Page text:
Thus, on one hand, “ethics is the science that studies the moral principles, their origin, nature, essence, development and content” (Marcu & Maneca, 1978) and, on the other hand, “ethics is the ensemble of rules, values and moral norms that regulate the behavior of individuals in society and / or determine their obligations in general, or in a particular field of activity, in particular “(Gonzalez, 2000).

Since ethics is the science that studies moral principles, we also need to define the concept of morality to highlight the differences between the two concepts. A moral is a form of social consciousness that reflects and fixes ideas, thoughts, beliefs about individual behaviour in society.

Although related, ethical and moral concepts have different origins and substances: ethics is moral theory and science, while moral is the subject of ethics. The ethical name is of Greek origin, while the moral originates in the Latin word mos-moris (morav-moravuri), from which the moralistic term, the modern etimony of the moral term (Grigoraş, 1999) appeared.

One of the theories of ethics is Kohlberg's moral development model (Kohlberg, 1969). It presents moral development as a series of six progressive stages that describe the logic used in decision-making in situations involving ethical components. In Kohlberg's model, the individual level of moral development is at a distinct standard at any given point.

Kohlberg was the first one that introduces a method of assessing moral reasoning, presenting to the subject a series of dilemmas in the form of a series of stories, each of which puts a specific moral problem. Maybe the best known is “Heinz's dilemma”:

Key Terms in this Chapter

Due Care: Degree of care that an ordinary and reasonable person would normally exercise, over his or her own property or under circumstances likes those at issue.

Reliability: The quality of being trustworthy or of performing consistently well the degree to which the result of a measurement, calculation, or specification can be depended on to be accurate.

Confidentiality: The state of keeping or being kept secret or private.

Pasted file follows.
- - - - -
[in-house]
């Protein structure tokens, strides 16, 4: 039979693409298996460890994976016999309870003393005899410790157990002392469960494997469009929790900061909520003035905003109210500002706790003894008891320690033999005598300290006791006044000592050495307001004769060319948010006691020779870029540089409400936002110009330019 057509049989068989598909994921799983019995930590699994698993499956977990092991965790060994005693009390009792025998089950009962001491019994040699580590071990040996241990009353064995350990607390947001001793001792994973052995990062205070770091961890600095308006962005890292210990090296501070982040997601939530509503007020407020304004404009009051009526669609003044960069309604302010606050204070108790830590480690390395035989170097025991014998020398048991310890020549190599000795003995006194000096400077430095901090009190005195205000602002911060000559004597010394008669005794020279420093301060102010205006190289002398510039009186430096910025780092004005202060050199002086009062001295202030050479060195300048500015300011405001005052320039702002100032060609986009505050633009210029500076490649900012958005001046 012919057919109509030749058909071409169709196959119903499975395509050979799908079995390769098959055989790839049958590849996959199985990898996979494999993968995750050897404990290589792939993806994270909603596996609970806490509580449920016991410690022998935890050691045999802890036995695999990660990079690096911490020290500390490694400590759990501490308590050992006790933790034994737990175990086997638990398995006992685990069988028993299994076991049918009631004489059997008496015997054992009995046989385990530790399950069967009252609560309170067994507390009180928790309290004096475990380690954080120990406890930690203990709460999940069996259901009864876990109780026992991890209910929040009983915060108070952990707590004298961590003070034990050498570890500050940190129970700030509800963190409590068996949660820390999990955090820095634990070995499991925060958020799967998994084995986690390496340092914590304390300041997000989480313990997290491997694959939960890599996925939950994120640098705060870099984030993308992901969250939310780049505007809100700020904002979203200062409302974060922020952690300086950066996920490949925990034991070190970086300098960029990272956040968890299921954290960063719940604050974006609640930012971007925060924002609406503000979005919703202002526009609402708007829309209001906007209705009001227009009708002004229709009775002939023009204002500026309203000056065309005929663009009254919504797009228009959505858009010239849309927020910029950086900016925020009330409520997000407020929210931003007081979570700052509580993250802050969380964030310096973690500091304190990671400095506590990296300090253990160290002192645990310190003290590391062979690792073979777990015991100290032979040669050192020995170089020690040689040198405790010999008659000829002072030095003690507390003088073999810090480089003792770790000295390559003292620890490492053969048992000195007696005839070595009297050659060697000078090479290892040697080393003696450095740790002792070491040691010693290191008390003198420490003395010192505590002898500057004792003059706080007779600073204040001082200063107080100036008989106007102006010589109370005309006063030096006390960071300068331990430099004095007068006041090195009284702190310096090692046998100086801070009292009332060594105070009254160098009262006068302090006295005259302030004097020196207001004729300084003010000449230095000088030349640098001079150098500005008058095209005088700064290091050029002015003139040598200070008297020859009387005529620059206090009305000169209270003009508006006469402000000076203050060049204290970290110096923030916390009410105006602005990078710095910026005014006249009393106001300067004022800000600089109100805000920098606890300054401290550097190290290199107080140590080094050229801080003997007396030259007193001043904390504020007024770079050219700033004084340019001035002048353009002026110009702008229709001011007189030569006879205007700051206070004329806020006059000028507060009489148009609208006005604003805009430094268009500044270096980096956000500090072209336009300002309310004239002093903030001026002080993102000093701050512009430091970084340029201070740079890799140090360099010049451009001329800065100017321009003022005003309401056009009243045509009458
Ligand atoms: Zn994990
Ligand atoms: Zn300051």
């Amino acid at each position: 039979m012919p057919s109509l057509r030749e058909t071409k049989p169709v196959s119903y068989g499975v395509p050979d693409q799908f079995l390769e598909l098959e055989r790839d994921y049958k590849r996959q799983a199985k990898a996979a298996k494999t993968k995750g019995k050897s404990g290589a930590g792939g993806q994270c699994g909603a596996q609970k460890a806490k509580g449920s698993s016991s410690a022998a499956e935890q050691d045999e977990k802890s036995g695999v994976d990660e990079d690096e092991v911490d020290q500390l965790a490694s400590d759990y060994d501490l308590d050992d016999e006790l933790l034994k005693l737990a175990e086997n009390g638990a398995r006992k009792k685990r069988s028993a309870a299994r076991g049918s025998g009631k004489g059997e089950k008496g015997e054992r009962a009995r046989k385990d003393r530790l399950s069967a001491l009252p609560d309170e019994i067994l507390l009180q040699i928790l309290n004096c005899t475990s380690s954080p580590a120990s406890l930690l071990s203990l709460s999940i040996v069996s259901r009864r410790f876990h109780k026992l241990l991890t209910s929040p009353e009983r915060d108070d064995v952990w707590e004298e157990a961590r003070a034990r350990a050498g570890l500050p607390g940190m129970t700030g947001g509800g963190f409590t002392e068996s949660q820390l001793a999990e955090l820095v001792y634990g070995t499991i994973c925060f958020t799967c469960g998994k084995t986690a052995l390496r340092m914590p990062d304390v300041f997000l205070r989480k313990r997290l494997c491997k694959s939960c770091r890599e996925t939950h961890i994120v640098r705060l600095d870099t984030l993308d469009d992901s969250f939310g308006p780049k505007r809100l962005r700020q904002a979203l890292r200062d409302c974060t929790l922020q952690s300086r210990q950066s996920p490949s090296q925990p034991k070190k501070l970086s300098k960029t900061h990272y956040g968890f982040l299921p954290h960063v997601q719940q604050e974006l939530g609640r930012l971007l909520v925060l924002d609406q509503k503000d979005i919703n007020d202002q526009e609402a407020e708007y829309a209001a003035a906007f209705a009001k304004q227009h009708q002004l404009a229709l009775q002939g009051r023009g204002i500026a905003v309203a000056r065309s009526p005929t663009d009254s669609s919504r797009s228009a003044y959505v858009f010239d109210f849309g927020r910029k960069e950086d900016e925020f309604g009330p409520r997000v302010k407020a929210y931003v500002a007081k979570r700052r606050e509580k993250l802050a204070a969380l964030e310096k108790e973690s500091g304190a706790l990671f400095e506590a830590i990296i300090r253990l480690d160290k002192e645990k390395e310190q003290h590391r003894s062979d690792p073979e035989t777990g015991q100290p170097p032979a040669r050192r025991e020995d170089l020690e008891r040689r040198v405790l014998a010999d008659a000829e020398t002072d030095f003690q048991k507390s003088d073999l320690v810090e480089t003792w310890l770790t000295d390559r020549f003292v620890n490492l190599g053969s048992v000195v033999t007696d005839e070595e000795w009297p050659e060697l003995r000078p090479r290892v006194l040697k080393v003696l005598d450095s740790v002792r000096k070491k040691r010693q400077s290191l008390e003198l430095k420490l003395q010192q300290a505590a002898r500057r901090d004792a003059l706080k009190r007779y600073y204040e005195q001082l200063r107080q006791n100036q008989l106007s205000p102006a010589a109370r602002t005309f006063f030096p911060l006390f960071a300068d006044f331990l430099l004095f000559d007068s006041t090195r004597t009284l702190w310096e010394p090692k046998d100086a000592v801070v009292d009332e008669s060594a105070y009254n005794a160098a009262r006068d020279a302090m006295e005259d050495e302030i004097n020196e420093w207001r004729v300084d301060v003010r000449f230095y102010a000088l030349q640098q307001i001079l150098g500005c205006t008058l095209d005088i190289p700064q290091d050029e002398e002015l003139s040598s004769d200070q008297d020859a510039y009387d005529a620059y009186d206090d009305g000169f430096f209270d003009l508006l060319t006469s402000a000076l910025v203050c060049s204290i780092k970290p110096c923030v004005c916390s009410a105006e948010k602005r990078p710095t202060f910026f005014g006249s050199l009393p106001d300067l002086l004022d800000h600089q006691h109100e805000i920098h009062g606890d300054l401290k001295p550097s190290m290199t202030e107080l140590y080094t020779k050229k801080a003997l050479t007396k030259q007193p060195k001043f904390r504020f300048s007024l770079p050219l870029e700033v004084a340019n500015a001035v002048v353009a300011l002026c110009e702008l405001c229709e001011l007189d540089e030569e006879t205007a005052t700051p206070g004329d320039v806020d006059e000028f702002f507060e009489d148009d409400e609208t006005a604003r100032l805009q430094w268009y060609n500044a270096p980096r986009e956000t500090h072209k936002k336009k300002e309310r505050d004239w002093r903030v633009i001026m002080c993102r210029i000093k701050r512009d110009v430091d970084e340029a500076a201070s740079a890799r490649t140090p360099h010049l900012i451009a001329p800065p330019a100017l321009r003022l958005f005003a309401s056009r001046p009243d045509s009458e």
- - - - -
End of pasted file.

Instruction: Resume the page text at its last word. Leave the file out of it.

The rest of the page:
Integrity: The quality of being honest and having strong moral principles; the state of being whole and undivided.

Objectivity: The quality of being objective.

Professional Competence: The broad professional knowledge, attitude, and skills required in order to work in a specialized area or profession.

Corporate Governance: The processes by which companies are directed and controlled. Levels of disclosure differ worldwide but might include information on board composition and development, accountability and audit and relations with shareholders.

Professional Behavior: A series of actions deemed acceptable in the workplace. These methods of interaction are dictated by concepts like courtesy, civility and good taste. Professionalism is specific to the industry's business inhabits, the state where a corporation resides and the people that staff its operations.

Service quality: An assessment of how well a delivered service conforms to the client’s expectations.

Professionalism: The competence or skill expected of a professional the practicing of an activity, especially a sport, by professional rather than amateur players.

Ethics: Moral principles that govern a person's behavior or the conducting of an activity the branch of knowledge that deals with moral principles.

Credibility: The quality of being trusted and believed in the quality of being convincing or believable.